The Awthorn

I love the awthorn well
The first green thing
In woods & hedges—black thorn dell
Dashed with its green first spring
When sallows shine in golden sheen
These white thorn places in the black how green
How beautifully green
Though March has but begun
To tend primroses planted in the sun
The roots thats further in
Are not begun to bud or may be just begun
I love the white thorn bough
Hung over the mole hill
Where the spring feeding cow
Rubs off the dew drop chill
When on the cowslip pips & glossy thorn
The dews hang shining pearls at early morn

Emmonsail's Heath in Winter

I love to see the old heath's withered brake
Mingle its crimpled leaves with furze and ling,
While the old heron from the lonely lake
Starts slow and flaps his melancholy wing,
And oddling crow in idle motions swing
On the half rotten ashtree's topmost twig,
Beside whose trunk the gipsy makes his bed.
Up flies the bouncing woodcock from the brig
Where a black quagmire quakes beneath the tread,
The fieldfares chatter in the whistling thorn
And for the awe round fields and closen rove,
And coy bumbarrels twenty in a drove
Flit down the hedgerows in the frozen plain
And hang on little twigs and start again.


The fir trees taper into twigs and wear
The rich blue green of summer all the year,
Softening the roughest tempest almost calm
And offering shelter ever still and warm
To the small path that towels underneath,
Where loudest winds - almost as summer's breath -
Scarce fan the weed that lingers green below
When others out of doors are lost in frost and snow.
And sweet the music trembles on the ear
As the wind suthers through each tiny spear,
Makeshifts for leaves; and yet, so rich they show,
Winter is almost summer where they grow.

Ploughman Singing

Here morning in the ploughman's songs is met
Ere yet one footstep shows in all the sky,
And twilight in the east, a doubt as yet,
Shows not her sleeve of grey to know her bye.
Woke early, I arose and thought that first
In winter time of all the world was I.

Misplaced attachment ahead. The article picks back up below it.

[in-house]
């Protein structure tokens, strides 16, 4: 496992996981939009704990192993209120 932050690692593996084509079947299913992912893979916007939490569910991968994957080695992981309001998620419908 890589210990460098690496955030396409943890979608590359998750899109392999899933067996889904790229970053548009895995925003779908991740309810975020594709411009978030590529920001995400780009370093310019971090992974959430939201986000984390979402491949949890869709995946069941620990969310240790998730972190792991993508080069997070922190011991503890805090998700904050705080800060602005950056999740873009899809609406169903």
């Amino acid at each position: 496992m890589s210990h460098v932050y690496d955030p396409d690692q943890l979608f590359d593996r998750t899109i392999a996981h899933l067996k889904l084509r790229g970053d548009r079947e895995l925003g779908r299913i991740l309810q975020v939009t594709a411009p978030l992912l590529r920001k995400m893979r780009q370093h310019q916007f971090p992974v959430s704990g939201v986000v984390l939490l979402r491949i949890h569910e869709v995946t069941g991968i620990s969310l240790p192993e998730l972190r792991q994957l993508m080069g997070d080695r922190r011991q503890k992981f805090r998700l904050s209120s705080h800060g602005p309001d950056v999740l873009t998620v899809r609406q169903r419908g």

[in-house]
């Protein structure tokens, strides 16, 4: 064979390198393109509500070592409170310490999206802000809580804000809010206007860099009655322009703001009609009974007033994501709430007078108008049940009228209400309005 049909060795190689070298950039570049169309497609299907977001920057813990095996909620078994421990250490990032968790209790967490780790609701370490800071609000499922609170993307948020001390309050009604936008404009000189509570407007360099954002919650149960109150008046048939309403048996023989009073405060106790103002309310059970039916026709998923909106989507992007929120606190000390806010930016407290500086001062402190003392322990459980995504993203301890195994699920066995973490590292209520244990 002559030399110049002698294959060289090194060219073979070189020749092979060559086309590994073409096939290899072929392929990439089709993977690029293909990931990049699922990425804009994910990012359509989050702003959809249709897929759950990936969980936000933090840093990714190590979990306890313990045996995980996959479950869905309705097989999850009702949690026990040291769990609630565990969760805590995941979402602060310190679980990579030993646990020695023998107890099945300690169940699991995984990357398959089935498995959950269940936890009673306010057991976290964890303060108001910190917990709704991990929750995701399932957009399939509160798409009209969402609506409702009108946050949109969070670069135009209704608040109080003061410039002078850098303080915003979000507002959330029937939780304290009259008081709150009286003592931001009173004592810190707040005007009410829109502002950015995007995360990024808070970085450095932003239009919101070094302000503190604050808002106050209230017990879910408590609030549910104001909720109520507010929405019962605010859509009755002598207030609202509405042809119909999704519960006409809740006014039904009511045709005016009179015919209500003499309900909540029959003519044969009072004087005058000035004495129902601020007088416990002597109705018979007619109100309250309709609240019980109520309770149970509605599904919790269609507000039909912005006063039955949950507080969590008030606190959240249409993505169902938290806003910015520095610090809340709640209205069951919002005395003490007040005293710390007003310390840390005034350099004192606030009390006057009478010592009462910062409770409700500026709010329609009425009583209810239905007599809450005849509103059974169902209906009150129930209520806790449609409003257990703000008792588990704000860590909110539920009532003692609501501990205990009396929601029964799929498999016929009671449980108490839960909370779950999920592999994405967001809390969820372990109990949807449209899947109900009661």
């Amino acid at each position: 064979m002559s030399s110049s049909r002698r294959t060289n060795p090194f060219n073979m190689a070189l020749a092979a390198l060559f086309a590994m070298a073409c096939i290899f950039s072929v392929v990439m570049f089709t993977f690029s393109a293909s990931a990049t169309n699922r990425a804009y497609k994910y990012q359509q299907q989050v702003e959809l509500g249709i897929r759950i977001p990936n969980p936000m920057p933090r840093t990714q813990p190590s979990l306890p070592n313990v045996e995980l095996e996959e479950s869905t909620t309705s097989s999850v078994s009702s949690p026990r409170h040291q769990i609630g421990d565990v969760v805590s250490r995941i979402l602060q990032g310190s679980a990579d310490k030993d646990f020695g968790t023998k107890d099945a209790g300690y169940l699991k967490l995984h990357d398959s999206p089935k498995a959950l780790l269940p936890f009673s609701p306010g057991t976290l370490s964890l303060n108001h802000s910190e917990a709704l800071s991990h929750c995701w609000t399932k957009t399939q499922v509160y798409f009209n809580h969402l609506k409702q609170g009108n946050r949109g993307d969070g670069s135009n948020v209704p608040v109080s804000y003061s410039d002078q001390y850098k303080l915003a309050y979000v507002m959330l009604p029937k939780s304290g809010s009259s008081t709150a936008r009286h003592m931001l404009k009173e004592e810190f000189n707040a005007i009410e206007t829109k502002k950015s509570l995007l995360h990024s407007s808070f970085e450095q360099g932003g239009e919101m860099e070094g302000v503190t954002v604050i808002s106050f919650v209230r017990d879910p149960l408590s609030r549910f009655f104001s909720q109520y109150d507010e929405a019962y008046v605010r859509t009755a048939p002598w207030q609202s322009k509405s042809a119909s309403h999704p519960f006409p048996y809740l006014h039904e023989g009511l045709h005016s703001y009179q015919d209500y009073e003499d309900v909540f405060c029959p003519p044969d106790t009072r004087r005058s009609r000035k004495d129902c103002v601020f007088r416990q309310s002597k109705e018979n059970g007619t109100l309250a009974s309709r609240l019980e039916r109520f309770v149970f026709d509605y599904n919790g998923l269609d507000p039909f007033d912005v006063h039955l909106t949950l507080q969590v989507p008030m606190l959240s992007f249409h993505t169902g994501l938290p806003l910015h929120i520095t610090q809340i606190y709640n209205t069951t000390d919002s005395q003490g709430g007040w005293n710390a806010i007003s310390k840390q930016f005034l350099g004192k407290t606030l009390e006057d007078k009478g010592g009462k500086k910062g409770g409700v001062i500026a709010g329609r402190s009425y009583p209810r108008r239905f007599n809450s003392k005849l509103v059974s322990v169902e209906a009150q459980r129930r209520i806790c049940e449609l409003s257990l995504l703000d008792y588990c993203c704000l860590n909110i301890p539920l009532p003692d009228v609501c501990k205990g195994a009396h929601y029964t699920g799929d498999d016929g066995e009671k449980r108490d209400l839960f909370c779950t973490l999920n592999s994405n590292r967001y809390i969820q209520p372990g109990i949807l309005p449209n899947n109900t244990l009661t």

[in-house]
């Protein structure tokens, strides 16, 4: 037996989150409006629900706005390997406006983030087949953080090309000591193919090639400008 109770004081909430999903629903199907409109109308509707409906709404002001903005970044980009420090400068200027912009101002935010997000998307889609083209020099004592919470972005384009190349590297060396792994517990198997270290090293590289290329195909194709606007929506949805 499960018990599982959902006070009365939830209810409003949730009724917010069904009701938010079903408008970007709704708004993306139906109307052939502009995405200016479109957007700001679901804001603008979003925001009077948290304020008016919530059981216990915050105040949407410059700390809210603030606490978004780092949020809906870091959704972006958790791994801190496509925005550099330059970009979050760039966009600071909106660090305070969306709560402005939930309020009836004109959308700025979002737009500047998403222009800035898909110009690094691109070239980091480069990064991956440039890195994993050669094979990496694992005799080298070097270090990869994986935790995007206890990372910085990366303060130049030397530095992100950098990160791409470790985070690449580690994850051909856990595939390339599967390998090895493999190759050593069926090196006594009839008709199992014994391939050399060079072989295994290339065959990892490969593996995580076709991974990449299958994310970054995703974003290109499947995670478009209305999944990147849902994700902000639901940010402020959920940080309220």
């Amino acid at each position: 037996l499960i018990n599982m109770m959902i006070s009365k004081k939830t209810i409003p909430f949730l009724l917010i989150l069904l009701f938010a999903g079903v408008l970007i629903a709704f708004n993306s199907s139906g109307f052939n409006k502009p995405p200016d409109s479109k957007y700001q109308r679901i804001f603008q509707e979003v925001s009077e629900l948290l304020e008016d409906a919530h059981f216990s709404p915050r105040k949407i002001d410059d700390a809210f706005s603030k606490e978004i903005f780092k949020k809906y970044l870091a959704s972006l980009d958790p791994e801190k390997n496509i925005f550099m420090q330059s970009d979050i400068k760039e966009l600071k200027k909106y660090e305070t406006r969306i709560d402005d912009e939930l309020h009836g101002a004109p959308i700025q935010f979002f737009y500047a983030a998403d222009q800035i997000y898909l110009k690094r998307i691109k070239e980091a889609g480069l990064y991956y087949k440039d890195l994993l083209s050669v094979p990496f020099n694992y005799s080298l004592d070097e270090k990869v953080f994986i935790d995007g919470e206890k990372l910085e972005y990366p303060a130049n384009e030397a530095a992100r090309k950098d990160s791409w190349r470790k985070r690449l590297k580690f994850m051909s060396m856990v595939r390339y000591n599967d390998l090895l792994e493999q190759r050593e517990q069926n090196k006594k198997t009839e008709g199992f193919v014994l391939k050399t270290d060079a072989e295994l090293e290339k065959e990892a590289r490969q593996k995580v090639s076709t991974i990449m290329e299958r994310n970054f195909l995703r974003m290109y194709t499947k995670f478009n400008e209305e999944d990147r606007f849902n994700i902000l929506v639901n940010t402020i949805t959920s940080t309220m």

The old owls might have hallooed if they durst,
But joy just then was up and whistled bye
A merry tune which I had known full long,
But could not to my memory wake it back,
Until the ploughman changed it to the song.
O happiness, how simple is thy track.
Tinged like the willow shoots, the east's young brow
Glows red and finds thee singing at the plough.

Song: I love the bonny lassie (excerpt)

Her gowns the yellow broom
& her face the blushing brere
Her cheeks have got the bloom
& she's handsome every where
& I'm welcome in her room
Where she sets the cushioned chair
What a winter fire she'll make
When I tarry as her guest
Wi' my arms about her neck
Then I kiss her into rest
Gin the hens are gone to bed
Gin the staple holds the pin
Gin the sparrows seek the shed
She will up & let me in
When I kiss & nothings sed
Rosey cheeks & lily skin

Nobody cometh to Woo

On Martinmas eve the dogs did bark,
And I opened the window to see,
When every maiden went by with her spark
But ne’er a one came to me.
And O dear what will become of me?
And O dear what shall I do,
When nobody whispers to marry me—
Nobody cometh to woo?

None's born for such troubles as I be:
If the sun wakens first in the morn
"Lazy hussy" my parents both call me,
And I must abide by their scorn,
For nobody cometh to marry me,
Nobody cometh to woo,
So here in distress must I tarry me—
What can a poor maiden do?

If I sigh through the window when Jerry
The ploughman goes by, I grow bold;
And if I'm disposed to be merry,
My parents do nothing but scold;
And Jerry the clown, and no other,
E’er cometh to marry or woo;
They think me the moral of mother
And judge me a terrible shrew.

For mother she hateth all fellows,
And spinning's my father's desire,
While the old cat growls bass with the bellows
If e’er I hitch up to the fire.
I make the whole house out of humour,
I wish nothing else but to please,
Would fortune but bring a new comer
To marry, and make me at ease!

When I've nothing my leisure to hinder
I scarce get as far as the eaves;
Her head's instant out of the window
Calling out like a press after thieves.
The young men all fall to remarking,
And laugh till they're weary to see't,
While the dogs at the noise begin barking,
And I slink in with shame from the street.

My mother's aye jealous of loving,
My father's aye jealous of play,
So what with them both there's no moving,
I'm in durance for life and a day.
O who shall I get for to marry me?
Who will have pity to woo?
Tis death any longer to tarry me,
And what shall a poor maiden do?

(from 'Address to a lark singing in winter')

Aye — little Larkie what’s the reason
Singing thus in winter season
Nothing surely can be pleasing
To make thee sing

For I see nought but cold and freezing
And feel it sting

Perhaps (all done wi' silent mourning)
Thou thinks that summer is returning
And this the last cold frosty morning
To chill thy breast

If so I pity thy discerning
And so I've guessed

(for a cold lady…)

Song (from Child Harold)

Say What Is Love—To Live In Vain
To Live & Die & Live Again
Say What Is Love—Is It To Be
In Prison Still & Still Be Free
Or Seem As Free—Alone & Prove
The Hopeless Hopes of Real Love
Does Real Love On Earth Exist
Tis Like A Sun beam On The Mist
That Fades & No Where Will Remain
& Nowhere Is Oertook Again
Say What Is Love—A Blooming Name
A Rose Leaf On The Page Of Fame
That Blooms Then Fades—To Cheat No More
& Is What Nothing Was Before
Say What Is Love—What E'er It be
It Centre's Mary Still With Thee